Gratitude, we hear so much about this now in current readings and newscasts. We hear this from many spiritual and religious practices and from psychologists and counselors. We realize that being grateful puts things and situations in perspective. By searching for gratitude, we can find the “silver lining” and worth from our experience whether it was something we enjoyed or an adverse situation where we had to overcome obstacles and dig deep to find our strength and patience.
This year the main essay for our RiSE Scholarship Award application is based on this topic. Applicants are asked to express their experience with gratitude in regards to their journey with learning differently.
I have personally seen my perspective change when that is the way I am interpreting things, is this case with you? I have seen that if I recall the times where I have had to work hard to overcome a situation (an IEP meeting that I had to research because I knew nothing about what to ask for, a project that was tough for my child to complete, a time where we had to homeschool because there was not an acceptable option) that there is always a small thread of thankfulness. I can accept it may not have been something I would have chosen, but usually during those times I have shown my child that I am on their team. I am supportive of him or her. I have maybe even shown a teacher or school staff another option or way of looking at a child with a learning difference.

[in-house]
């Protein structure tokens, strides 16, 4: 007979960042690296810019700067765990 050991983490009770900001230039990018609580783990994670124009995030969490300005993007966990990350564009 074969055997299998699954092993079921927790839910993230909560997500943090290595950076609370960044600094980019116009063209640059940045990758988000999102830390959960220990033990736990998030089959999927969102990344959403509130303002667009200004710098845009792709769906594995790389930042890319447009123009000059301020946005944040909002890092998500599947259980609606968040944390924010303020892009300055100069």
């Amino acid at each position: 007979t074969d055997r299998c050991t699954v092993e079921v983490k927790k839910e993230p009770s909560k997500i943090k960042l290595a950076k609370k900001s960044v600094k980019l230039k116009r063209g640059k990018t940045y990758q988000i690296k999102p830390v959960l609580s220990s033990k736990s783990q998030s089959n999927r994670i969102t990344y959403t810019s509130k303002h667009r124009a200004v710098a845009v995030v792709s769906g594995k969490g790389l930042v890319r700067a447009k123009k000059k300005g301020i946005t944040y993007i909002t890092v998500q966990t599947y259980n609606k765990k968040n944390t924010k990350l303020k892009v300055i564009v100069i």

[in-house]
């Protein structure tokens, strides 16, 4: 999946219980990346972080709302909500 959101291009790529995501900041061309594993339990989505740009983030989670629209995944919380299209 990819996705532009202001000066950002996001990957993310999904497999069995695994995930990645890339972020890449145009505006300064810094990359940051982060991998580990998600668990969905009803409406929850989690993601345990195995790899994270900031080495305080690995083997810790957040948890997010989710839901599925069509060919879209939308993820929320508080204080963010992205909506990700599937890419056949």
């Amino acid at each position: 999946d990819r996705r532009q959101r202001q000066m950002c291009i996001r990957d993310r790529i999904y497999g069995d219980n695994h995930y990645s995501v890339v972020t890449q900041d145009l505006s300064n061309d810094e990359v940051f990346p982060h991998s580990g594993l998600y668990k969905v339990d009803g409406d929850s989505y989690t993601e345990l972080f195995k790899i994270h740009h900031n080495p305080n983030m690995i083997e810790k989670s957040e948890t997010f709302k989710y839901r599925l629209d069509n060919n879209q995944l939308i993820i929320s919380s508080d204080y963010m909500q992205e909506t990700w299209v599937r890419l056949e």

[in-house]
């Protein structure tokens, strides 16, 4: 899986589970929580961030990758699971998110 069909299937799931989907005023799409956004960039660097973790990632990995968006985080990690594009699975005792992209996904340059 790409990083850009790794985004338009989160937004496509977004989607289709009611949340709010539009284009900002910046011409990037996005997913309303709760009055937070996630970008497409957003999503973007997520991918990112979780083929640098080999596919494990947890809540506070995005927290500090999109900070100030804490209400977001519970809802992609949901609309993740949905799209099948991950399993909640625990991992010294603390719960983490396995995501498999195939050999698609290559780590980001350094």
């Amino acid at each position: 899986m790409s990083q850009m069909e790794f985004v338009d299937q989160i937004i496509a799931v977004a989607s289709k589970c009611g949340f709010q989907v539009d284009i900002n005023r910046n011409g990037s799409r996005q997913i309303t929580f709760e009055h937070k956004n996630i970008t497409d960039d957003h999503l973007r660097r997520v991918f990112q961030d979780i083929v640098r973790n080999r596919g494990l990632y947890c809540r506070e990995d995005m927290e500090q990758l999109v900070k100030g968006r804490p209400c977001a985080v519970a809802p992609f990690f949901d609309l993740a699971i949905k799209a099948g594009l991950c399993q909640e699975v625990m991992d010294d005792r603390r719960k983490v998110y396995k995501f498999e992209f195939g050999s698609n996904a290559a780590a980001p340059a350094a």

Of course the idea of your child (as well as you or your family) having a difficulty is not what we would have planned, however, being as it may we can reframe the idea. We can change our perception of it. We all have that opportunity. As parents and students with adversity, we all have that gift.
The culture is changing. Educators are realizing the need for teaching alternatively. It may be a slow process, but change is occurring. With each of our success stories and our personal insight on what might work better and what is helpful for our student a shift is taking place.
I can recall many gifts I have received through these years since my children’s diagnosis (es). I can, of course, recall things I do not care to repeat, but those also were lessons in themselves. Also I realize that gratitude takes time to look back and reflect. It is not found while in the midst of the crisis, the calls from school, or when in the middle of the storm. It comes from time passed and seen more clearly with baby steps of success.
I would love to hear how you have reflected on learning differently with gratitude. Has it given you an opportunity or a character trait that has helped you? Have you learned things you would not have known without this experience? Feel free to email us at email@example.com
The “And So On” Blog by Jena Young
Jena Young is an advocate for students who learn differently and the Co-Founder of RiSE Scholarship Foundation, Inc.
The advice in this blog is from her personally and not intended as professional advice from RiSE.